Thursday, January 12, 2012


I come from a very limited bean background. Baked beans were regular fare, as was chili with kidney beans and ground beef. But I think that was the extent of our bean-eating. I like to joke that with a garden full of yummy veggies and Angus beef (and sometimes homegrown, pastured turkeys) filling the freezer, why would we ever eat beans? So now you know my food heritage. Meat and potatoes, with a side of veggies.

So I had never heard of cassoulet. One of our bean customers shared this recipe, and I thought I'd try it before I posted it. She seems to be one of those gifted, creative cooks who throws together wonderful food dishes on the fly, so I questioned her closely about some of the ingredients. How much? What kind? I purposely did not google cassoulet, as I wanted to use what I had on hand, and didn't want exotic ingredients (like duck?!?) to spoil my enthusiasm.

Here is the recipe as it was given to me. My comments are below...

Soak and cook legumes of choice until tender. Brown crumbled sausage and set aside. Sauté chopped onion and garlic until translucent. Add one jar home canned tomatoes, herbs and spices. Add cooked beans, sausage, and chopped kale. Cook until kale is wilted. Season to taste.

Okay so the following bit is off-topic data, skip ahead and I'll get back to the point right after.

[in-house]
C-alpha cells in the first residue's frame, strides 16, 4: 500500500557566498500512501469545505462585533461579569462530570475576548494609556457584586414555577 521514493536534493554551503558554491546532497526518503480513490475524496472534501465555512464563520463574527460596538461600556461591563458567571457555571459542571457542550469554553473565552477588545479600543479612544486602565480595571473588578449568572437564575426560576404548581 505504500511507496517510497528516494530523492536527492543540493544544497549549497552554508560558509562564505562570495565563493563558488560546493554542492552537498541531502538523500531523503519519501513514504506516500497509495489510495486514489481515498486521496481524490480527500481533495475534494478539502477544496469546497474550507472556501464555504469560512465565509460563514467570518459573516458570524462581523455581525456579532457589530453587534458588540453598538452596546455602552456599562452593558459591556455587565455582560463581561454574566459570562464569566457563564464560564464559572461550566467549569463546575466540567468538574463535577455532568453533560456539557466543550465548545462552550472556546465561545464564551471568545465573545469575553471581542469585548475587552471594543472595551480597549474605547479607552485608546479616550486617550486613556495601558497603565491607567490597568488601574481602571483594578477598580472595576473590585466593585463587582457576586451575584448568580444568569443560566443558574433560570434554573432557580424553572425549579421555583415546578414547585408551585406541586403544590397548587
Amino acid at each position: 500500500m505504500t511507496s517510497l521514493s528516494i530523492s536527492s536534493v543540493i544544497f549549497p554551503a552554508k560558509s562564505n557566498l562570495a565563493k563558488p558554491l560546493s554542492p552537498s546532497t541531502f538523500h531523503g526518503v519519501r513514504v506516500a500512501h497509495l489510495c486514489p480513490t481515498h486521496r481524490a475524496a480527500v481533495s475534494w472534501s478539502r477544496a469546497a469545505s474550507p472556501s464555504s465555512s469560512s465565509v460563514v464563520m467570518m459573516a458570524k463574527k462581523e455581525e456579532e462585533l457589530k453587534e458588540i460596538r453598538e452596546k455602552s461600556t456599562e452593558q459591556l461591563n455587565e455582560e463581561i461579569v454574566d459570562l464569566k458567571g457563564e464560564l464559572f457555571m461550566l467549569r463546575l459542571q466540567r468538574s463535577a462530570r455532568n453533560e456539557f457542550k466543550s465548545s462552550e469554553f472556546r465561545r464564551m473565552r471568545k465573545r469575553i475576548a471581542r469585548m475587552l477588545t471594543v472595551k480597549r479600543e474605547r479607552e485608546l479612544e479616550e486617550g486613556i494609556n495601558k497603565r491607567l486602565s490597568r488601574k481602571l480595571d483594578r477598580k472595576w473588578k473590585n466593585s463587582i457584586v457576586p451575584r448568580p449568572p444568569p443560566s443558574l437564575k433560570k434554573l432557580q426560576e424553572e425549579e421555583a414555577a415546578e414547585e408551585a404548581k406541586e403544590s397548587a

When I questioned her, Cody said she likes to use Creswick Farms' Moroccan lamb sausage. She also said "spices" can include an italian mix--like basil, oregano, parsley--in addition to fennel seed and a bit of cayenne.

I did not measure out the pinto beans that I quick soaked and cooked, but I probably used between one and two cups, dry. I used Eckrich smoked sausage (because that was handy). I chopped a medium sized onion and 3 cloves of garlic. I used the suggested spices, with the exception of fennel seed. Had some celery seed instead and so used a bit of that. I used a pint of home canned tomato "relish", which is chopped tomatoes, onion and assorted peppers. And, since I did not have kale, I substituted turnip greens. I served it with corn bread, because it sounded good to me. The photo below is of the cassoulet before the turnip greens were added:

It was good! I'll definitely make it again. Thanks, Cody!

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